Europe's stock markets finished mixed on Thursday as optimism on earnings failed to completely offset turbulence surrounding various commodities and the performance in U.S. markets.
An initial rise in the price of oil gave a lift to market sentiment, after Iran said it supported a production "ceiling" to stabilize prices, however this didn't mean a commitment to limit Iran's production. Prices, however, came under pressure after the EIA reported that U.S. crude stockpiles had risen by 2.1 million barrels in the last week. Brent last hovered around $34.40, while U.S. crude dipped below $31.
Inside the oil and gas sector, Tullow Oil sank to the bottom of Europe's benchmarks, off more than 11 percent after the oil and gas producer said it had to change some of its operational procedures at its Jubilee field in Ghana, having identified a potential equipment issue.
Basic Resources stocks continued to come under pressure as metal prices saw more declines. Glencore and Rio Tinto both closed sharply lower, while an increase in gold and silver prices boosted precious metal firms Fresnillo and Randgold Resources.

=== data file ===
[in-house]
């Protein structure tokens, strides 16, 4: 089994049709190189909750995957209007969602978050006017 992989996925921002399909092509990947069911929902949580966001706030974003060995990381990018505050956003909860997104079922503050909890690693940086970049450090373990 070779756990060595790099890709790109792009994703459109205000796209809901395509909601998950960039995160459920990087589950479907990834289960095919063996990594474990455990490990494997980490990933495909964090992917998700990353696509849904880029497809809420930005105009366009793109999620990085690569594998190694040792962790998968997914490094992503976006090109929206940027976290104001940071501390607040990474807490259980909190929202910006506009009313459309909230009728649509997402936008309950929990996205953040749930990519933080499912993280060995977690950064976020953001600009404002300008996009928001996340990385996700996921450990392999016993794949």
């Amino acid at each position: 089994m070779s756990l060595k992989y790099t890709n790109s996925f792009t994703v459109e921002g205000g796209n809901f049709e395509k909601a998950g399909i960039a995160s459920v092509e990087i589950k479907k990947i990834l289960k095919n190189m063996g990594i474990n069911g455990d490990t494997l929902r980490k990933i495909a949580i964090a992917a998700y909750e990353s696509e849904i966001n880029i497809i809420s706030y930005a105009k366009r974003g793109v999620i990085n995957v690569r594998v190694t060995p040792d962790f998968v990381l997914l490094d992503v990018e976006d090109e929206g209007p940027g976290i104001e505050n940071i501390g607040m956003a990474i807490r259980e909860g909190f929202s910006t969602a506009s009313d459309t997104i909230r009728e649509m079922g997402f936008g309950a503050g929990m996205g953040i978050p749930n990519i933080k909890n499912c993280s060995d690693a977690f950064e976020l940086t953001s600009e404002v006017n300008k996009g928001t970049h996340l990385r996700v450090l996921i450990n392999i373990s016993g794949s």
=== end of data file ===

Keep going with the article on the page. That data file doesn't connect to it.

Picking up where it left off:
Anglo American was off some 7.7 percent, as its credit rating was downgraded to "junk" by Standard & Poor's on Thursday. Fitch Ratings and Moody's have also cut their ratings on the miner's debt this week.
Air France-KLM surges; Nestle falls
On the earnings front, hotel group Accor reported a 2.3 percent rise in full year sales for 2015, to 5.58 billion euros ($6.2 billion) but said booking cancellations after the Paris terrorist attacks led to a sharp drop in France. Shares finished 2.7 percent higher.
Air France-KLM surged some 10.7 percent after it swung to profit in 2015, posting operating profit of 816 million euros ($909 million) compared with a 129 million euro loss in 2014.
Meanwhile, Nestle anticipated "softer pricing" in 2016 after reporting results that missed analyst expectations, sending shares sliding 3.7 percent.
British defence firm BAE Systems said that it expects its earnings per share to grow up to 10 percent in 2016 from the 2015 level of 36.6 pence, sending shares over 1 percent higher.
Europe's top performer was Indivior, up 15.8 percent, after the pharmaceuticals firm reported better-than-expected earnings for 2015.
Europe's Banks was the worst performing sector, off some 2.3 percent, with several Italian banks at the bottom of Europe's benchmarks. This comes as the European Central Bank said risk for the euro zone economy have grown, according to its latest minutes release.
On the whole, Europe's earnings picture remains mixed. On the STOXX Europe 600 index, almost half of businesses have reported results so far, and 47 percent missed expectations, according to Reuters.